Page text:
Barry Fantoni is an artist who has not limited himself to any particular medium. A musician, poet and cartoonist, he has also demonstrated an interest in detective fiction, manifested most recently by the publication of HARRY LIPKIN, PRIVATE EYE, which, like its author, is quirky and extremely entertaining.
"If it sounds to you a bit like a game of Clue without a body, you would be right; the fun here is watching the detective methodically work his way through potential motives and alibis, making a list and checking it twice (or three times, if need be) and eliminating this or that suspect for one reason or another."
Fantoni is British-born but understands the United States, specifically Florida. His Harry Lipkin character is a soft-boiled protagonist (that’s a compliment, not a criticism) who is an 87-year-old private investigator operating out of a ramshackle apartment home office in an older section (demographically and geographically) of Miami. Harry takes at whim whatever case and client might strike his fancy; while never explicitly stated, one gets the idea that he does what he does because 1) he has done it for most of his adult life, and 2) what else would he do?
The client who drives the plot is Norma Weinberger, the wealthy widow of the deceased owner of a world-famous hat factory. Norma’s problem is that she has a thief in the house who is stealing trinkets, geegaws and extremely valuable jewelry from her on a regular basis. Harry does not lack for suspects, given that Norma is of an age and station where she has people working for her, such as her chauffeur, who supposedly moonlights as a boxer; a somewhat shady gardener; a cook; and a maid who doubles as a…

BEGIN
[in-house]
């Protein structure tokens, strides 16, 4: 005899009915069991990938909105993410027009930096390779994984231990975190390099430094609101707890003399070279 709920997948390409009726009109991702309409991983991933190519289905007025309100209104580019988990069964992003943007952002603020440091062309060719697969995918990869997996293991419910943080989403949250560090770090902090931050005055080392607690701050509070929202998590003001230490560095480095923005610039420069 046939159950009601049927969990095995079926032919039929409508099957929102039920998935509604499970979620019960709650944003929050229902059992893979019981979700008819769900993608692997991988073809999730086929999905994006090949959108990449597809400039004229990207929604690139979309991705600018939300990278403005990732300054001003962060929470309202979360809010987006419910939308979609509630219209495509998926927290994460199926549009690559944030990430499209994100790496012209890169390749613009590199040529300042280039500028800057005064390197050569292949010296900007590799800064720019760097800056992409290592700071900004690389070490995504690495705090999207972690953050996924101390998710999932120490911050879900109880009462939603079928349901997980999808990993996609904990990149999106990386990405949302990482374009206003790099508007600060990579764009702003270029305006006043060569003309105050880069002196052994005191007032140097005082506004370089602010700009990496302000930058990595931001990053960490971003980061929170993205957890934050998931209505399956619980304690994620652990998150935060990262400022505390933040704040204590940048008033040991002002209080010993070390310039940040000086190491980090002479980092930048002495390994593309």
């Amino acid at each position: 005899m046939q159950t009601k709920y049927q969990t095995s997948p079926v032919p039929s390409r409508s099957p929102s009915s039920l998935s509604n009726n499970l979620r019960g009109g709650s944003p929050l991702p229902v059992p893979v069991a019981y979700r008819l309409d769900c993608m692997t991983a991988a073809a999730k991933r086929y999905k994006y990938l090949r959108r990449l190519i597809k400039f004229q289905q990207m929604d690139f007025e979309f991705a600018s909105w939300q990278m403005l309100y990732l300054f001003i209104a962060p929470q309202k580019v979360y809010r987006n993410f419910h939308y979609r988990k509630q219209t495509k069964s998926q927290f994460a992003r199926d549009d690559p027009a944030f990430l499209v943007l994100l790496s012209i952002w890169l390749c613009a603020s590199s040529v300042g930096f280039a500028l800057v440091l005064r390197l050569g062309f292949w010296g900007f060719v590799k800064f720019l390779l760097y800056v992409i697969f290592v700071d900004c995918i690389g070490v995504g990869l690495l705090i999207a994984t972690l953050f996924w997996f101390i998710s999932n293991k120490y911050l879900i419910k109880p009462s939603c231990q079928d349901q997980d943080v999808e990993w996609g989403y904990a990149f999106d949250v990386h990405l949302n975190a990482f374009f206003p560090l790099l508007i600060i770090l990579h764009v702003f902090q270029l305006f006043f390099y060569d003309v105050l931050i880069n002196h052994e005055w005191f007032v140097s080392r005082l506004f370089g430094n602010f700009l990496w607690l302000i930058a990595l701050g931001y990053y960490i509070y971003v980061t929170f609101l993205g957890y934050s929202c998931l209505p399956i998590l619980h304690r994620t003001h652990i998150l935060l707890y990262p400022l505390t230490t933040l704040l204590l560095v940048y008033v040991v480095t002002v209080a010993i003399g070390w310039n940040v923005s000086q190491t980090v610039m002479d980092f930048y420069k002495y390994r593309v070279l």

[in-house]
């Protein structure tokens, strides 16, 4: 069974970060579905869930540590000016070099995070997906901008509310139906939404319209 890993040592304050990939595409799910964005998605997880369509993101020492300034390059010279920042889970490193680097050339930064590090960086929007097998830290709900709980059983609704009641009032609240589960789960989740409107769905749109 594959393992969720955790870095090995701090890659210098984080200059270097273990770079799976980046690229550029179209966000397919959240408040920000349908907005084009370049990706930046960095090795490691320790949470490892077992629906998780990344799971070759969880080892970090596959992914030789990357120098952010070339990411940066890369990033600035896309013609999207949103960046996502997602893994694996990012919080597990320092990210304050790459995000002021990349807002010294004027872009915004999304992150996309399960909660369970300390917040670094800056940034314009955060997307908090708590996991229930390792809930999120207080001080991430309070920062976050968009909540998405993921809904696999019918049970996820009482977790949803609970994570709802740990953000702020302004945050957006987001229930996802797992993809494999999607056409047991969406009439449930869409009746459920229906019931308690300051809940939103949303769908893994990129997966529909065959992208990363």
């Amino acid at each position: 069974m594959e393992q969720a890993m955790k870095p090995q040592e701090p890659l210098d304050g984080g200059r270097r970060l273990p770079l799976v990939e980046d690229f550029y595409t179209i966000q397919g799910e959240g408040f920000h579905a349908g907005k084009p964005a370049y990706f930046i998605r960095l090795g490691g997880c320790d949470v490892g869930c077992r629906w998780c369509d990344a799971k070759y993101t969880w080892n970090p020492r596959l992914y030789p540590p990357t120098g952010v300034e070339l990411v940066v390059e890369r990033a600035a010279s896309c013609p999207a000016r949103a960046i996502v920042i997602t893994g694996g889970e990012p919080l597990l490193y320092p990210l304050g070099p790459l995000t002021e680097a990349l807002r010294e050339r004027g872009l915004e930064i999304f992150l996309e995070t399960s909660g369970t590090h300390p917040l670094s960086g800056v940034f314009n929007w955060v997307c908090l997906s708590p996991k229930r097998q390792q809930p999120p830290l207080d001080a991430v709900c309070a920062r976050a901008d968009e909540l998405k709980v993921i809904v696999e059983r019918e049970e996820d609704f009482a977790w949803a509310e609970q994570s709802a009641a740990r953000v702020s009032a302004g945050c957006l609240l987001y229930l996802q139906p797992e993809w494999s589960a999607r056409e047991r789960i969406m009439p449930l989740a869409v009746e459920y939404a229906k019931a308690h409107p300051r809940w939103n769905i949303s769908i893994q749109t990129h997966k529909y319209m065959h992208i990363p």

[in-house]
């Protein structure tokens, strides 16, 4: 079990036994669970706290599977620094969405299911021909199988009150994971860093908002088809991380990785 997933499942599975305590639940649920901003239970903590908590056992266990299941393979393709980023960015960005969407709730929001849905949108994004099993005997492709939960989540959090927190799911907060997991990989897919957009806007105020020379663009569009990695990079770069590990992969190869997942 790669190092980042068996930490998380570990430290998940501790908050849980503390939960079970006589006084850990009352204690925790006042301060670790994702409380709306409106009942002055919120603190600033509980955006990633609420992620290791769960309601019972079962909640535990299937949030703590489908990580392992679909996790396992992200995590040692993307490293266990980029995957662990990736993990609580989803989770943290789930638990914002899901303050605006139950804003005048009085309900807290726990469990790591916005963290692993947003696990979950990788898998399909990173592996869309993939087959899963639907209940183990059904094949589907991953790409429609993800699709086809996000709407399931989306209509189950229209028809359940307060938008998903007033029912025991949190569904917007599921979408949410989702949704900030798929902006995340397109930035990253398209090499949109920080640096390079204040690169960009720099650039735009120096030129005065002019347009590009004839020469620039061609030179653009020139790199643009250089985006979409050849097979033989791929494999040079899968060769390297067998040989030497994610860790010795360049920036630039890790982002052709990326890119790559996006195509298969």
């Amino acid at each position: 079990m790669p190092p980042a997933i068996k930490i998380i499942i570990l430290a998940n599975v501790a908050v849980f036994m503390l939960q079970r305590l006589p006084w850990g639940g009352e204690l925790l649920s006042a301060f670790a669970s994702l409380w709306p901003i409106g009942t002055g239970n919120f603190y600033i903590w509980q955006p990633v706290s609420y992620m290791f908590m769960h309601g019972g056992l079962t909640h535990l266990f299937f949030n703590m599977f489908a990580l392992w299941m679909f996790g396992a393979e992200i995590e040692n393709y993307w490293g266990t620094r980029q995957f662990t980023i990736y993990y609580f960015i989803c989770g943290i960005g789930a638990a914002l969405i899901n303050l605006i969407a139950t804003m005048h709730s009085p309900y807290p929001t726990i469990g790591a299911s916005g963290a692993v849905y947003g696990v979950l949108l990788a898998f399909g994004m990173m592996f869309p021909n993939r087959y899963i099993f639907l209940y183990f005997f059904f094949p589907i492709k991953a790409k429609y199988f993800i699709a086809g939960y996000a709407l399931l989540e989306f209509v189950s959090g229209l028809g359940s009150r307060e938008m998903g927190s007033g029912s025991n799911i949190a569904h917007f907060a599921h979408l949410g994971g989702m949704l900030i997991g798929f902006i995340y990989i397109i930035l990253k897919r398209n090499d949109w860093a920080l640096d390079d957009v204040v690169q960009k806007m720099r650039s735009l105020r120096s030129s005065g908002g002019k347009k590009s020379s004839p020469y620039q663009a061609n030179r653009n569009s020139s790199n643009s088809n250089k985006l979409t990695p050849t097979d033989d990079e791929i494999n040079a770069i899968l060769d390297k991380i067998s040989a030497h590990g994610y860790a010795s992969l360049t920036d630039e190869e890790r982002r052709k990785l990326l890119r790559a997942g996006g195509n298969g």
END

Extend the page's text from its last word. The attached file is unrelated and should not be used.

If it sounds to you a bit like a game of Clue without a body, you would be right; the fun here is watching the detective methodically work his way through potential motives and alibis, making a list and checking it twice (or three times, if need be) and eliminating this or that suspect for one reason or another. Given that Harry has lived in Miami for so long a period of time, he has acquired a wealth of disparate sources, but it is a dwindling fortune, given that this friend or that associate is just as likely to have departed the earth as to remain on this side of the veil. There are enough still with him, though, to provide Harry with almost all of the information he needs to narrow down his list of suspects. In fact, he does that part of his job too well. An entirely believable deus ex machina saves the day, much to his chagrin, as the ultimate revelation in this case provides him with a sad truth about himself.
You probably will discern the solution to the puzzle presented in HARRY LIPKIN, PRIVATE EYE long before Harry himself does. This forms an important part of the story and with it comes an interesting observation about Harry. At the age of 87, and still practicing his craft, Harry Lipkin is like the dancing bear: the wonder of the act does not hinge on how well the bear dances; it is rather that the bear dances at all.
Reviewed by Joe Hartlaub on September 7, 2012